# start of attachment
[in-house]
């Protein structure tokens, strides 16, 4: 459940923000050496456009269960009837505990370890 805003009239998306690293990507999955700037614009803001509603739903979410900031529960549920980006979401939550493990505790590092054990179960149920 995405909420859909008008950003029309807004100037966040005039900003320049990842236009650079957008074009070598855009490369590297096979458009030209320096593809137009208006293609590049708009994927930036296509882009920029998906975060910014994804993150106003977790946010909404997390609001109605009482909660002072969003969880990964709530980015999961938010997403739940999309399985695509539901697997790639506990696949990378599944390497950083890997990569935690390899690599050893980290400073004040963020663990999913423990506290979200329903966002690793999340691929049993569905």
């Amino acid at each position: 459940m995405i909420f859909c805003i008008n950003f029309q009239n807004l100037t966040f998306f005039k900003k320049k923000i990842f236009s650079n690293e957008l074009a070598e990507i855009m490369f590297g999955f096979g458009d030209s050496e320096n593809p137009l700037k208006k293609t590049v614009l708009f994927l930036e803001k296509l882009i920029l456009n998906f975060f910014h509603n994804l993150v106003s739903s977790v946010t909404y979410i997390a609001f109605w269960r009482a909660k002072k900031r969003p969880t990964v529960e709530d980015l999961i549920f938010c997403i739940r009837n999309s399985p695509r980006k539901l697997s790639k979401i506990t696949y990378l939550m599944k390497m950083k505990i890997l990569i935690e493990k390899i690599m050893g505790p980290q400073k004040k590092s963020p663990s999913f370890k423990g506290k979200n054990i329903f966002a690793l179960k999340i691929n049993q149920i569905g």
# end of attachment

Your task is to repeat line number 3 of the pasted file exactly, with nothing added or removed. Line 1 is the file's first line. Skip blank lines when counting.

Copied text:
């Amino acid at each position: 459940m995405i909420f859909c805003i008008n950003f029309q009239n807004l100037t966040f998306f005039k900003k320049k923000i990842f236009s650079n690293e957008l074009a070598e990507i855009m490369f590297g999955f096979g458009d030209s050496e320096n593809p137009l700037k208006k293609t590049v614009l708009f994927l930036e803001k296509l882009i920029l456009n998906f975060f910014h509603n994804l993150v106003s739903s977790v946010t909404y979410i997390a609001f109605w269960r009482a909660k002072k900031r969003p969880t990964v529960e709530d980015l999961i549920f938010c997403i739940r009837n999309s399985p695509r980006k539901l697997s790639k979401i506990t696949y990378l939550m599944k390497m950083k505990i890997l990569i935690e493990k390899i690599m050893g505790p980290q400073k004040k590092s963020p663990s999913f370890k423990g506290k979200n054990i329903f966002a690793l179960k999340i691929n049993q149920i569905g």